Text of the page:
As the blazing influence of social media continues to burn bright, brands are desperately eager to harness the power that the most popular platforms can provide. Simply acquiring more followers, however, does not necessarily equal more customer engagement, but it can equal more influence. This was among the many topics discussed in San Francisco this week during Ad Tech, a global marketing and technology conference that examines new trends and innovative ideas.
During the session titled, “Cheat Codes for Marketers,” a small group of influential marketing professionals discussed how brands can build customer engagement, increase followers, and grow businesses by systematically leveraging the power of platforms such as Facebook, Twitter, YouTube, and Instagram.
Moderated by Eric Mitchell, Founder and CEO of SocialHangout, the informative panel consisted of David Lloyd, Adobe Senior Manager of Global Search Marketing; DeeAnna McPherson, Hootsuite VP of Marketing; Megan Estrada, R&R Corporate Media Director; and Nick Mattera, the Director of Digital Engagement for the Las Vegas Convention and Visitors Authority.
Each speaker offered up specific examples of highly successful social media campaigns, followed by expert insights that highlighted many of the reasons behind their accomplishments. Attendees were also provided with a number of key takeaways to consider.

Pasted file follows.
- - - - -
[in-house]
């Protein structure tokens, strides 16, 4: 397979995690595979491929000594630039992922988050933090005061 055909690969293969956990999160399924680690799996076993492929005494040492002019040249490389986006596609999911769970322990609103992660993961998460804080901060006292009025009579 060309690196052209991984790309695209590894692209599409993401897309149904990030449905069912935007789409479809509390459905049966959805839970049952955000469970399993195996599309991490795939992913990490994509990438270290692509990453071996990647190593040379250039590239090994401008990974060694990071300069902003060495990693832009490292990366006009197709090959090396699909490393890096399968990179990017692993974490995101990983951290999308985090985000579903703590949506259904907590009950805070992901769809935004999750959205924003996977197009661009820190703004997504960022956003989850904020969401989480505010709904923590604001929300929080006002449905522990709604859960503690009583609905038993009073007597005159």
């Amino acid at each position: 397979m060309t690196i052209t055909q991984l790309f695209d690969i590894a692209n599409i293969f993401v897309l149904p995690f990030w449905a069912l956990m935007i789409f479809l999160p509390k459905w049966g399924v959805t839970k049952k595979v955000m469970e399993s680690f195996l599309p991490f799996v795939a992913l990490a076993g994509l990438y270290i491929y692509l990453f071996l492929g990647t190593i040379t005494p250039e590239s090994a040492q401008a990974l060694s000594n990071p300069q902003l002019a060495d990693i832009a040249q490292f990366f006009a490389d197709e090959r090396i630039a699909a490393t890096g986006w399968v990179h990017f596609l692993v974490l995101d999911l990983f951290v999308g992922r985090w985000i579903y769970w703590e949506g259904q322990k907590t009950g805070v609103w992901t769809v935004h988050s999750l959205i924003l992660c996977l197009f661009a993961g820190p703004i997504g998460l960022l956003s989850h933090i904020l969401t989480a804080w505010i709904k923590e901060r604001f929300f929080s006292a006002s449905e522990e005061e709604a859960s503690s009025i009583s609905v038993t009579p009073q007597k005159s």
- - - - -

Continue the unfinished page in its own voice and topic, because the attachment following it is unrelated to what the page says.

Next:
R&R Corporate Media’s Estrada spoke about the agency’s incredibly popular “What Happens Here, Stays Here” campaign, which was created for the Las Vegas Convention and Visitors Authority to help drive tourism.
“Last year R&R was happy to break all of our records to become one of the most visited destinations in the United States when we broke 41.1 million visitors, and a large part of that was because of the social sphere,” said Estrada. “Our goal via social is to take a monologue conversation, that we’ve had with our prospective visitors for years via traditional channels, and translate that into a dialogue with them so the customer can really own it.”
By opening this dialog, R&R was able to create an idea of Vegas that meant something to each individual person as a real experience, versus simply being a destination. The success of this social media campaign, however, was also based on R&R’s ability to focus on and understand the algorithms of major social media platforms. R&R succeeded where many fail by understanding that these algorithms do not favor the sheer number of followers or “likes” a brand has. Instead, they favor engaging content.
Simply put, the better content, the farther the reach.
“When you think about developing your content, and the media around that content, you really need to be focused on the consumer and in creating something that actually resonates with them, something that they can own,” Estrada said. “This, in turn, will actually allow the customer to amplify that content for you. By creating engaging content you will inherently acquire more users within social and, inevitably, meet your business goal because they will turn into consumers.”
Marketing 101 states that brands must consider their audiences before designing messages. But since social media is so new for many companies, numerous brands do not yet understand the new ways to effectively maximize this approach through new platforms.
With this in mind, the speakers also highlighted ways to “play” with data to make audiences more receptive to messaging. For example, at any point during a campaign, new primary and secondary analytics allow brands to discover and measure what types of customer engagement mechanisms mean the most to the most valuable consumers, and then skew the content and delivery accordingly, to better reach those users directly.